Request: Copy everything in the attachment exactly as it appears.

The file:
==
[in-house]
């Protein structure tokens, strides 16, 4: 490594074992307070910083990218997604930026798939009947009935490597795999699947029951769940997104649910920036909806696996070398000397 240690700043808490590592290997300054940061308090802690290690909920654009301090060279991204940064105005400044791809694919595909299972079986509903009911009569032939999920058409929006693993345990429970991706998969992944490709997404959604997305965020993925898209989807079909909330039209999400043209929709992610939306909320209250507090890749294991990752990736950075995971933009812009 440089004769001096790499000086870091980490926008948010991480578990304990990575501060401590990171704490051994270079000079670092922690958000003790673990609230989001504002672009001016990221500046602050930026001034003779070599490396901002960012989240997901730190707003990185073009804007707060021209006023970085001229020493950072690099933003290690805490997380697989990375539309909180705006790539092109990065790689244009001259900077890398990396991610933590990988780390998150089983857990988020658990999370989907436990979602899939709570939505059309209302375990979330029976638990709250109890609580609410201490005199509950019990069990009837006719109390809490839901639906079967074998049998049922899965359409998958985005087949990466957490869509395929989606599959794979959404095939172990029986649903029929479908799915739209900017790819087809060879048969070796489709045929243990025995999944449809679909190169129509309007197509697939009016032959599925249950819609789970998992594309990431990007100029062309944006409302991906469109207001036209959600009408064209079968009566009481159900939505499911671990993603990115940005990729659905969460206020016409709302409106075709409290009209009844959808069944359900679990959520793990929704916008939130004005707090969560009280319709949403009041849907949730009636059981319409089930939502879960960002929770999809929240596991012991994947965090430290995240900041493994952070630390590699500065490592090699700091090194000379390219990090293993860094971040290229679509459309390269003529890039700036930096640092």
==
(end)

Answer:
[in-house]
């Protein structure tokens, strides 16, 4: 490594074992307070910083990218997604930026798939009947009935490597795999699947029951769940997104649910920036909806696996070398000397 240690700043808490590592290997300054940061308090802690290690909920654009301090060279991204940064105005400044791809694919595909299972079986509903009911009569032939999920058409929006693993345990429970991706998969992944490709997404959604997305965020993925898209989807079909909330039209999400043209929709992610939306909320209250507090890749294991990752990736950075995971933009812009 440089004769001096790499000086870091980490926008948010991480578990304990990575501060401590990171704490051994270079000079670092922690958000003790673990609230989001504002672009001016990221500046602050930026001034003779070599490396901002960012989240997901730190707003990185073009804007707060021209006023970085001229020493950072690099933003290690805490997380697989990375539309909180705006790539092109990065790689244009001259900077890398990396991610933590990988780390998150089983857990988020658990999370989907436990979602899939709570939505059309209302375990979330029976638990709250109890609580609410201490005199509950019990069990009837006719109390809490839901639906079967074998049998049922899965359409998958985005087949990466957490869509395929989606599959794979959404095939172990029986649903029929479908799915739209900017790819087809060879048969070796489709045929243990025995999944449809679909190169129509309007197509697939009016032959599925249950819609789970998992594309990431990007100029062309944006409302991906469109207001036209959600009408064209079968009566009481159900939505499911671990993603990115940005990729659905969460206020016409709302409106075709409290009209009844959808069944359900679990959520793990929704916008939130004005707090969560009280319709949403009041849907949730009636059981319409089930939502879960960002929770999809929240596991012991994947965090430290995240900041493994952070630390590699500065490592090699700091090194000379390219990090293993860094971040290229679509459309390269003529890039700036930096640092």